22. Scope Control Assures that all Requested Changes and Corrective Actions are processed by the Integrated Change Control Management process

  23. Scope Control Project Scope Statement (Updates) Work Breakdown Structure (Updates) WBS Dictionary (Updates) Scope Baseline (Updates) Requested Changes Recommended Corrective Action Organizational Process Assets (Updates) Project Management Plan (Updates)

  24. What is the WBS? WBS is a hierarchical decomposition of work Can be action driven or deliverable driven (verbs or nouns) Organizes and defines the total scope of the project Each level of the WBS represents an increased level of detail

  25. WBS Introduction

  26. WBS Dictionary

  27. WBS Goals Improve estimates Keep the team focused Assign work to resources Keep the project on track

  28. WBS

  29. WBS Example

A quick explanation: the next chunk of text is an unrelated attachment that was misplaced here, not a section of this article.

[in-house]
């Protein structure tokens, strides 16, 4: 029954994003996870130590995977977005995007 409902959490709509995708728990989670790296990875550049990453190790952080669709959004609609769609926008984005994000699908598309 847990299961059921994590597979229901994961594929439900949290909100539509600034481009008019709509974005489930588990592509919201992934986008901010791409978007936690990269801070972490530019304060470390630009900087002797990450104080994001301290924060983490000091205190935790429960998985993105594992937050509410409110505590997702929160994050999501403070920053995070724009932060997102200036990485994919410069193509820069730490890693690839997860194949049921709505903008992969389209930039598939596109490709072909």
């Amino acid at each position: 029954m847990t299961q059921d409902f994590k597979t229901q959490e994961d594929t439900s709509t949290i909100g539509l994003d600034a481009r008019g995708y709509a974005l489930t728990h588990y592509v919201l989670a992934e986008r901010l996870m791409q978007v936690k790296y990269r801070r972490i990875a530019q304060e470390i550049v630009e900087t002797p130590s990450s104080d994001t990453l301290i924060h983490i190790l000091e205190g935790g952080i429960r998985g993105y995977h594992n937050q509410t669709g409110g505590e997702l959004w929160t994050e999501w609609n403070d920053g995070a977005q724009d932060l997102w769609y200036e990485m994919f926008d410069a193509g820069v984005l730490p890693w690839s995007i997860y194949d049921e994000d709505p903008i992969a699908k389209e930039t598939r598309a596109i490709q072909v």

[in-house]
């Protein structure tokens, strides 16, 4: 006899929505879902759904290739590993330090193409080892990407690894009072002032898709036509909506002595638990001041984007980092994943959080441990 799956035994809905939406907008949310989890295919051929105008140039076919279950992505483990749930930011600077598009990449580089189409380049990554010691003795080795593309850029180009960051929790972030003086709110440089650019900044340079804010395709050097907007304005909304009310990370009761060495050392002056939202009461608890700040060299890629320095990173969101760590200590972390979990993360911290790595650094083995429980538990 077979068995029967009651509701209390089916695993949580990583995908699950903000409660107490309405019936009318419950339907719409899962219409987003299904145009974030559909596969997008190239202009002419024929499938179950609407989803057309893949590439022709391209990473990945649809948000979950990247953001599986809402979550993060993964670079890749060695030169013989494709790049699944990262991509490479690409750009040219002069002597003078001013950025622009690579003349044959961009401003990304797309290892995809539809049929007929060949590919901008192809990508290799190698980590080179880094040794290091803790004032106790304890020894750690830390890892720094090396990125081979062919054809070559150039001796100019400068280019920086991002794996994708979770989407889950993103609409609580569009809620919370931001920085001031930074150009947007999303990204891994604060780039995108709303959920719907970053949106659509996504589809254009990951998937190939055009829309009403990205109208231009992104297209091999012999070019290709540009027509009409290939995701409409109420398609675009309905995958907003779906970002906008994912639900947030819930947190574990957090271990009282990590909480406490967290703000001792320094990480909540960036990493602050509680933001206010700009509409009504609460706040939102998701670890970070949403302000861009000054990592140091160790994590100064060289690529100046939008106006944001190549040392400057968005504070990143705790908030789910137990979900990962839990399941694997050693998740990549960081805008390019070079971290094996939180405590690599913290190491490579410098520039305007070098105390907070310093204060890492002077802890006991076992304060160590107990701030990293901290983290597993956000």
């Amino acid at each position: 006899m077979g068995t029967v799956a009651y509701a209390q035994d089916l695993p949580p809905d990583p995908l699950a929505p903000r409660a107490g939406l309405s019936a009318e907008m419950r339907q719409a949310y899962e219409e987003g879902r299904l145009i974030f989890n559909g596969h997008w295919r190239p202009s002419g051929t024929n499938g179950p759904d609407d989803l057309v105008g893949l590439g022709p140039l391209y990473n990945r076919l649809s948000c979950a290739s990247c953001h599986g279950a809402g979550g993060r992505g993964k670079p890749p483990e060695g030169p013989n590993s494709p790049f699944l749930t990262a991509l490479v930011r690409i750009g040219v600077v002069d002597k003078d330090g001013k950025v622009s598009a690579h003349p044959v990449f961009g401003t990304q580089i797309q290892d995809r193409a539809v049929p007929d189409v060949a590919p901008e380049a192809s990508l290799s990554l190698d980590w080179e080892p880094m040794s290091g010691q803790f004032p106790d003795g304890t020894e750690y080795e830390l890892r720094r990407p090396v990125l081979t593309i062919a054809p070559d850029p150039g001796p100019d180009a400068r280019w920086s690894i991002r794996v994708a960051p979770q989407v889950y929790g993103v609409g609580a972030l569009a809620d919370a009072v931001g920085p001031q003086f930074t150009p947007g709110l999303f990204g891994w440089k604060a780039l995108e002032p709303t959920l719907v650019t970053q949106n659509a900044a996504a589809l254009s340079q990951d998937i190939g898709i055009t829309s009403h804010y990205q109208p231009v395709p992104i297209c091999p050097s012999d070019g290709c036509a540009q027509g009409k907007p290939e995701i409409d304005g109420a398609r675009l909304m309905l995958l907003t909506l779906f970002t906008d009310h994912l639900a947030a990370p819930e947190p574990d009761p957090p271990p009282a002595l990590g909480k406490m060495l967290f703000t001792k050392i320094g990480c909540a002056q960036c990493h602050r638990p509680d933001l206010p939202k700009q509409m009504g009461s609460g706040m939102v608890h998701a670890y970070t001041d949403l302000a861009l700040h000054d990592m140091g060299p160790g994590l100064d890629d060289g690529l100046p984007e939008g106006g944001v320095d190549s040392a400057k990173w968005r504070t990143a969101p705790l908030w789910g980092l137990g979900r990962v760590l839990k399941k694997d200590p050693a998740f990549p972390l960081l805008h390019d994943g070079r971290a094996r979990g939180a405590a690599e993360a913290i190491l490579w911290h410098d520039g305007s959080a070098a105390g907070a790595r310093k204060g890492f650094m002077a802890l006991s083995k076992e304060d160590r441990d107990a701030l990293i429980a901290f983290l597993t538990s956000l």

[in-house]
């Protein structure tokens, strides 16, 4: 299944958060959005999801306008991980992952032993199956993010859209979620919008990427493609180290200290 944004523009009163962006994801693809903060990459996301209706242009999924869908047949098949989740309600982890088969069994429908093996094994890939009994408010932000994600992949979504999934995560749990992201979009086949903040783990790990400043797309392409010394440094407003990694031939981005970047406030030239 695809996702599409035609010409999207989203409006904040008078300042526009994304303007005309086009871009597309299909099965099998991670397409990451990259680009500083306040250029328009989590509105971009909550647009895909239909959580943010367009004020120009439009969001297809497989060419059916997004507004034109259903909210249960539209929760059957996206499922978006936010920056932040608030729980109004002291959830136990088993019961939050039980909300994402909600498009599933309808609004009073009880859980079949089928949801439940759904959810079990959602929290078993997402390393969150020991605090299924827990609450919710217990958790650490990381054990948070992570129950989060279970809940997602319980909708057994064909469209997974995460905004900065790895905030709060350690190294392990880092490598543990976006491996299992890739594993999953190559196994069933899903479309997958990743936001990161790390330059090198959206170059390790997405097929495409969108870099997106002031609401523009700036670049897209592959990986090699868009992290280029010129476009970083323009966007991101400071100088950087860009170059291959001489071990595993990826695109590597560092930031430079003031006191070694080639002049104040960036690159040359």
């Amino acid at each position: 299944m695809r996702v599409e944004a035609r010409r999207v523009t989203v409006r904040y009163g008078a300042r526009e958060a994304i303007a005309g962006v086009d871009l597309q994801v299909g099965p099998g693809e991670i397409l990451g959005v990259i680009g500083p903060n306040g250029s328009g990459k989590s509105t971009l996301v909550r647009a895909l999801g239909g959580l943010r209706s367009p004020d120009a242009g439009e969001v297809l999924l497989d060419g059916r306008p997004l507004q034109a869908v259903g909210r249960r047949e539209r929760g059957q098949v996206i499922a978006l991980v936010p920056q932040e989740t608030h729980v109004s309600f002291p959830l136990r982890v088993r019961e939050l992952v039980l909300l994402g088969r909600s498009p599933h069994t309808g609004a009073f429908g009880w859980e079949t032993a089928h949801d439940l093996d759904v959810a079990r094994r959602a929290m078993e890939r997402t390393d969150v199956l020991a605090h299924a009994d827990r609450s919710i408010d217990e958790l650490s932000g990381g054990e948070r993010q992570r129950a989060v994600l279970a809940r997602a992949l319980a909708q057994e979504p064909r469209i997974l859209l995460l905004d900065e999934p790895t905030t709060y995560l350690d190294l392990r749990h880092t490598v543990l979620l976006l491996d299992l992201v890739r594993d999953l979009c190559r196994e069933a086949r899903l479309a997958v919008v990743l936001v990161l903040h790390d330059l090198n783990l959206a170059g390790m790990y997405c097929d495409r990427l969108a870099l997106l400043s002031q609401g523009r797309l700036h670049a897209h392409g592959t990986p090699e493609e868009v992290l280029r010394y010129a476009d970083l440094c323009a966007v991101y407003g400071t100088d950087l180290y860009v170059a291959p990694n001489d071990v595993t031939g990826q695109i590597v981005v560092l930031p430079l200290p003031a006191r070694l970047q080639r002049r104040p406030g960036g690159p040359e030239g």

30. WBS Example

  31. Conventional WBS Issues • Prematurely structured around the product design • Prematurely decomposed, planned and budgeted into either too much detail or too little detail • They are project specific, and cross project comparison is impossible

  32. Evolutionary WBS • An evolutionary WBS should organize around the PROCESS framework than around the product framework • Example (what the book says) • First-level WBS elements are Disciplines • Second-level elements are lifecycle phases • Third-level should focus on the activities that produce the artefacts of every phase/iteration

  33. WBS tailoring criteria • Project scale • Organizational structure • Custom development • Business context • Precedent experience